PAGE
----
The cold but emotionally bare soundscapes of Bjork’s sixth album, Vespertine, were revealed to the public only a few weeks before the September 11, 2001 terrorist attacks, but the music could be a real-time unraveling of an artist’s consciousness. Often described as precious, the work was fragile and jagged, as if it had already been smashed into a million pieces and calmly put back together, its cracks still evident in the care with which it was handled. The emotional impact of such a work on an already reeling brain is indescribable.
Bjork, who lives mostly in New York, said that Medulla, Vespertine‘s proper follow-up, was influenced by her September 11 experience. Direct evidence of this is all over the record: the mild political statements; the song title "Vokuro," Icelandic for "vigil"; and the purposeful space between sounds. But it isn’t commentary Bjork strives for. It’s humanity, and it’s splashed all over Medulla in broad strokes with bright colors. The album is an almost-entirely vocal affair; abandoning her orchestral trend of the past five or six years, Bjork has instead collaborated with beat-boxers Rahzel and Dakoka, an Inuit throat singer, and an Icelandic chorus.
The most traditional songs will be the most talked about, but they are also the least necessary on such a challenging album. "Who is it?" is a mostly typical Bjork anthem, replacing her electronic sound with the concept-appropriate but still conventional human beat. "Triumph of a Heart" closes the album with an awe-inspiring performance by Dakoka, who helps create a dance beat complete with trumpet that could have fit right in on 1993’s Debut. They’re excellent additions to her catalogue, but both seem to be bereft of instruments simply to serve the concept. Fortunately, Bjork arranged them as lynchpins, holding the record’s emotional strands together.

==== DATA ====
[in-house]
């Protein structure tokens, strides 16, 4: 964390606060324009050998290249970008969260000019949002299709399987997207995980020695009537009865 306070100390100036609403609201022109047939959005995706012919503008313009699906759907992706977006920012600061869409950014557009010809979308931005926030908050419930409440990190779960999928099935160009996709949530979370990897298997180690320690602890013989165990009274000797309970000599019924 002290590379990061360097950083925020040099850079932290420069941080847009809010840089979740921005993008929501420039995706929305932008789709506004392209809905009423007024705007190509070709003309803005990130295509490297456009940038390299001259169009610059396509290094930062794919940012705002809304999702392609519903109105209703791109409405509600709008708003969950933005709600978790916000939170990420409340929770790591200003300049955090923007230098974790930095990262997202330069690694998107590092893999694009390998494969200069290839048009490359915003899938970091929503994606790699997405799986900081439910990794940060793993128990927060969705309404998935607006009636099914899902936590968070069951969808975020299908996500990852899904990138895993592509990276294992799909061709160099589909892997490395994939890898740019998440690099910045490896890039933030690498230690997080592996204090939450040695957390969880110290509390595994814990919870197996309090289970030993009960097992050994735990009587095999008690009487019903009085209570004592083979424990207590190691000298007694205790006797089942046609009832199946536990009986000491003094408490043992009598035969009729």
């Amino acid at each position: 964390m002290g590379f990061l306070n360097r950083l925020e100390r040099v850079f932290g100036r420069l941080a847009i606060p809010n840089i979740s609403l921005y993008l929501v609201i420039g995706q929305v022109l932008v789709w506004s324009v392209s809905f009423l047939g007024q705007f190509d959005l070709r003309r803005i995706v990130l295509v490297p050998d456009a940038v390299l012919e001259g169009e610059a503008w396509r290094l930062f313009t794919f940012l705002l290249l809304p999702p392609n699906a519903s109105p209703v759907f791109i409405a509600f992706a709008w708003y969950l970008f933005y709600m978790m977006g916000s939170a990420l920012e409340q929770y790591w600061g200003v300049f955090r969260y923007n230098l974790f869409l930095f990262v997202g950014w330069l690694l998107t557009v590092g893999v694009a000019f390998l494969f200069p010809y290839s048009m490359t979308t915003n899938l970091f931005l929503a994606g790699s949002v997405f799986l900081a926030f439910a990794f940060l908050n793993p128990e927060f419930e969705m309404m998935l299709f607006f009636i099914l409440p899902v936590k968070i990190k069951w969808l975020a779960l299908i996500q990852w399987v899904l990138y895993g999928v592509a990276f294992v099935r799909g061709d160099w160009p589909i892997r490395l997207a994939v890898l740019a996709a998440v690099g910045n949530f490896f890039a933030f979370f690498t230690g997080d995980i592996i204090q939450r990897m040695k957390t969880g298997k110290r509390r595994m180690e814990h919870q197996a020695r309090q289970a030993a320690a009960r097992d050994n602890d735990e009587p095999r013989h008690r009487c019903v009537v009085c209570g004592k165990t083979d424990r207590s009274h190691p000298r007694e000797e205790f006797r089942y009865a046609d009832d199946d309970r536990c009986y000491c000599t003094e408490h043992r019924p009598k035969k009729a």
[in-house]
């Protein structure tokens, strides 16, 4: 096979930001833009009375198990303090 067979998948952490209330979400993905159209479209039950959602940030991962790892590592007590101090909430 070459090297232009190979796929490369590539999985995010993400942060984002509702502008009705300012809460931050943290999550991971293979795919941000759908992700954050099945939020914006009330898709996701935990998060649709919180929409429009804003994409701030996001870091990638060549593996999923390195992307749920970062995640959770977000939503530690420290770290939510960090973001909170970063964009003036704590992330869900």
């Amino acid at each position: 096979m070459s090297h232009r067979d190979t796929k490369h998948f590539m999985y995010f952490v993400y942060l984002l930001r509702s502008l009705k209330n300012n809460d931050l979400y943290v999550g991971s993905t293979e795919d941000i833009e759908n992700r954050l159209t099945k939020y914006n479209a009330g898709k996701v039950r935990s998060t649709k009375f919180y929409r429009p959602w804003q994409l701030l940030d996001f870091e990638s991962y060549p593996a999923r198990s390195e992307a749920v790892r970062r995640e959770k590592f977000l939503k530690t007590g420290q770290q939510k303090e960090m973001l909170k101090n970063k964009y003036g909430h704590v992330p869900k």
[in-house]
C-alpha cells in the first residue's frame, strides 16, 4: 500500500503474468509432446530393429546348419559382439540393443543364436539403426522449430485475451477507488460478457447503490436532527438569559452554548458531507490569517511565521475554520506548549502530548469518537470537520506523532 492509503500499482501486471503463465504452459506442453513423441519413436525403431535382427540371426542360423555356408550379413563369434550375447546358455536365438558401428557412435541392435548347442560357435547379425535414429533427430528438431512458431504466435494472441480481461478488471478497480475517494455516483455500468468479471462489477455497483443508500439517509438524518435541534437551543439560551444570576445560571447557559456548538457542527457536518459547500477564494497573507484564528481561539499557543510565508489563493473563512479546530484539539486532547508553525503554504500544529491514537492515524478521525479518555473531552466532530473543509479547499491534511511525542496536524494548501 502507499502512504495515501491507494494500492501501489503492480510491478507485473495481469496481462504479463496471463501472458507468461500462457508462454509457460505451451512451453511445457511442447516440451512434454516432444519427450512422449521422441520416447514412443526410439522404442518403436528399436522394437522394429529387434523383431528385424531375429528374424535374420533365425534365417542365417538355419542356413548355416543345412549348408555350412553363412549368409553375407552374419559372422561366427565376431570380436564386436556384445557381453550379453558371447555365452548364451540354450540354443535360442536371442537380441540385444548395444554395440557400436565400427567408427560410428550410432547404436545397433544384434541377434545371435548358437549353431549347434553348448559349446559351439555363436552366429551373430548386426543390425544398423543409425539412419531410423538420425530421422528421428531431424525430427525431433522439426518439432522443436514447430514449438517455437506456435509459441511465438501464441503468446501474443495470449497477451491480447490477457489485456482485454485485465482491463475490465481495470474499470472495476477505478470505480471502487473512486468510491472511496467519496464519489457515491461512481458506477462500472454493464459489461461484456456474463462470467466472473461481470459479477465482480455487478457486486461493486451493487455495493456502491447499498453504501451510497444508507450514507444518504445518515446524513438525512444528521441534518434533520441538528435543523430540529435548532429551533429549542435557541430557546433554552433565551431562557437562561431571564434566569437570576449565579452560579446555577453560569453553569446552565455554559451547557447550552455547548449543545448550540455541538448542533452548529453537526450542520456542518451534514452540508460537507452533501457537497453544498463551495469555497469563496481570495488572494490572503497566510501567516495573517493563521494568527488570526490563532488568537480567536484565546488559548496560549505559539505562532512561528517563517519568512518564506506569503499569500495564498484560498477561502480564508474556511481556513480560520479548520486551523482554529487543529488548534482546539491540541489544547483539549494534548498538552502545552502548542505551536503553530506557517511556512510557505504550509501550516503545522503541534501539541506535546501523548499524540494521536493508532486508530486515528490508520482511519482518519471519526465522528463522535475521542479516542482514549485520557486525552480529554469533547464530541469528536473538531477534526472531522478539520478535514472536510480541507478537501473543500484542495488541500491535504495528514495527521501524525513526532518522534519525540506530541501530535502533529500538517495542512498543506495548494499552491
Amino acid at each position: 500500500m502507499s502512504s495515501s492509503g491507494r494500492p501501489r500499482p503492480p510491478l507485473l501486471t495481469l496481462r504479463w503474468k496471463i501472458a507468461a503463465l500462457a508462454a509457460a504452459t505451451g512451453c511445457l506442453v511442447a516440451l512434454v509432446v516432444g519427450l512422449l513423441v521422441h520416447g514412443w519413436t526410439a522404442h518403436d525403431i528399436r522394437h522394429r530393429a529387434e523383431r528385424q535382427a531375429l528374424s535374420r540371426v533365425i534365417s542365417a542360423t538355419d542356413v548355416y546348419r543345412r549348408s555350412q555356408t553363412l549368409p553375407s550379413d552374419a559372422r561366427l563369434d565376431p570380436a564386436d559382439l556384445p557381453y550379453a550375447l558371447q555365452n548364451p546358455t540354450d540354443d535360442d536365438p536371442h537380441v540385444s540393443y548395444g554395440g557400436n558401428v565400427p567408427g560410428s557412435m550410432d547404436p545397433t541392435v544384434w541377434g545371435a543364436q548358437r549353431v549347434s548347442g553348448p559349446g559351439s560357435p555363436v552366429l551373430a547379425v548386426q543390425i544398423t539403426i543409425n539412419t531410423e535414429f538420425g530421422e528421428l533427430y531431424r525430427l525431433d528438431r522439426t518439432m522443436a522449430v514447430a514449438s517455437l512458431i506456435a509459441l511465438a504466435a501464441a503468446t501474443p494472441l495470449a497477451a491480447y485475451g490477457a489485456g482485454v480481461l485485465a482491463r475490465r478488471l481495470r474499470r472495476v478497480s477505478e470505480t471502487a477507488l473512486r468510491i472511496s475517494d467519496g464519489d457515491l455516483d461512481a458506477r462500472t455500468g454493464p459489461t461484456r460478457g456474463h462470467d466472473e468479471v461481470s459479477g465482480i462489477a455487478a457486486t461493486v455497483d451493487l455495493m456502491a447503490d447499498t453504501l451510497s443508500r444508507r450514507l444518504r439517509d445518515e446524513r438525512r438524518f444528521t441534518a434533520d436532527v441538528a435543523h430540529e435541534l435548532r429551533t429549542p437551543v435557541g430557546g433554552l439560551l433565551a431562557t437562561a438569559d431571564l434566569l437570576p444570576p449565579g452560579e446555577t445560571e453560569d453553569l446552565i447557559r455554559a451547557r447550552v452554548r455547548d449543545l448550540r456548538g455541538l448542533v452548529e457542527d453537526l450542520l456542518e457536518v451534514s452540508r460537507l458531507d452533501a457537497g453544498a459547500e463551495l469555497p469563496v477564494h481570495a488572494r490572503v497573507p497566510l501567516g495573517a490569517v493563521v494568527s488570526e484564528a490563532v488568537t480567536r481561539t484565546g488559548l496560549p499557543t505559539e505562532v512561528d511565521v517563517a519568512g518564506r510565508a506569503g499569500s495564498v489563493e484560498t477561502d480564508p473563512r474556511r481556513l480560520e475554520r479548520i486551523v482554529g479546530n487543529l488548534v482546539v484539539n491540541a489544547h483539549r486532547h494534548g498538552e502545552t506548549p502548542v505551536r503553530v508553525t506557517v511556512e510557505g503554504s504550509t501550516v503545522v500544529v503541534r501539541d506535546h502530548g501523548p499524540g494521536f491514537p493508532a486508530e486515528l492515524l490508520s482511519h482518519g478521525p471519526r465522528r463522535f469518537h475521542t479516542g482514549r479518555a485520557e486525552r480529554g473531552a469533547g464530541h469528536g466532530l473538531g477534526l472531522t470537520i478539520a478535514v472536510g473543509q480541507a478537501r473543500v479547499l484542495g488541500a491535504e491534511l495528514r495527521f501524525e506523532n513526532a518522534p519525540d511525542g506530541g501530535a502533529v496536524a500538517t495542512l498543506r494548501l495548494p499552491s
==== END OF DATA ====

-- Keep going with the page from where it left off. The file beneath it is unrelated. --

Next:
These strands are the core of Medulla, her most joyful work since Post and also her strangest. Its warmth is deceptive, luring you in while challenging your notion of human contact. The mournful exhales on "Pleasure Is All Mine" are preludes to the sloping harmonies on "Submarine" and the playful vocal work on the brilliant "Ancestors," which calls to mind the best work of the Books.
The album must be viewed as a response to and an extension of Vespertine, but the compositions imply a rebelliousness, a refusal to play by Vespertine‘s rules. Even with the most noticeable comparisons — "Desired Constellation" and its IDM music-box beat in particular — the album’s warmth shines through.
Medulla is a celebration more than anything else. The best song on the album, "Oceania," was composed for the Olympics; its swooping chorus recalls the migration of birds or the time-elapsed drifting of icebergs, a swirl of beauty and power crashing down onto and then rising above the mix. It culminates in the near screech that leads into the sexy-spooky coda, "Your sweat is salty, I am why …"
Tragedy results in a broad range of effects on people. Bjork has taken the high road with Medulla, the journey back into innocent fascination. Her world-music unity would imply a hope for peace and love, but all Bjork wants is understanding, a peace and love not in the world around you but within yourself. The process of healing is unique to nature, and Bjork is asking us to reclaim that process. We depend on the communication that comes with each person’s voice; our world is a collection of those voices, each self-defined. By illuminating this, Bjork is throwing the stars like dice; when the desired constellation appears, the power of human expression is fleetingly exposed.